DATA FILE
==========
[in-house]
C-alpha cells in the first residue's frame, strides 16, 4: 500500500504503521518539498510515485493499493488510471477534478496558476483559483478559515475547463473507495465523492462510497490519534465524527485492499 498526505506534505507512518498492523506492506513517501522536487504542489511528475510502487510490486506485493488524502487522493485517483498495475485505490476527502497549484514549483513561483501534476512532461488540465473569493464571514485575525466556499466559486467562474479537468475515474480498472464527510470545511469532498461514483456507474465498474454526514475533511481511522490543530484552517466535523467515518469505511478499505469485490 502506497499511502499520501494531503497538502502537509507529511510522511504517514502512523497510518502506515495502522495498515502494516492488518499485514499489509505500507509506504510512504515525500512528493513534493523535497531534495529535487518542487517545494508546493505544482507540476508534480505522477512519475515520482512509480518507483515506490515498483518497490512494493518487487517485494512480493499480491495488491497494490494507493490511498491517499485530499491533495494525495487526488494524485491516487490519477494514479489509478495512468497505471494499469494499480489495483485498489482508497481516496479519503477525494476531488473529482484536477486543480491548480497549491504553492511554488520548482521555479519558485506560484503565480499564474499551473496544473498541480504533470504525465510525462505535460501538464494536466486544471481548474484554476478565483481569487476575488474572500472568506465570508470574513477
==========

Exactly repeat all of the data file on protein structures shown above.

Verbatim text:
[in-house]
C-alpha cells in the first residue's frame, strides 16, 4: 500500500504503521518539498510515485493499493488510471477534478496558476483559483478559515475547463473507495465523492462510497490519534465524527485492499 498526505506534505507512518498492523506492506513517501522536487504542489511528475510502487510490486506485493488524502487522493485517483498495475485505490476527502497549484514549483513561483501534476512532461488540465473569493464571514485575525466556499466559486467562474479537468475515474480498472464527510470545511469532498461514483456507474465498474454526514475533511481511522490543530484552517466535523467515518469505511478499505469485490 502506497499511502499520501494531503497538502502537509507529511510522511504517514502512523497510518502506515495502522495498515502494516492488518499485514499489509505500507509506504510512504515525500512528493513534493523535497531534495529535487518542487517545494508546493505544482507540476508534480505522477512519475515520482512509480518507483515506490515498483518497490512494493518487487517485494512480493499480491495488491497494490494507493490511498491517499485530499491533495494525495487526488494524485491516487490519477494514479489509478495512468497505471494499469494499480489495483485498489482508497481516496479519503477525494476531488473529482484536477486543480491548480497549491504553492511554488520548482521555479519558485506560484503565480499564474499551473496544473498541480504533470504525465510525462505535460501538464494536466486544471481548474484554476478565483481569487476575488474572500472568506465570508470574513477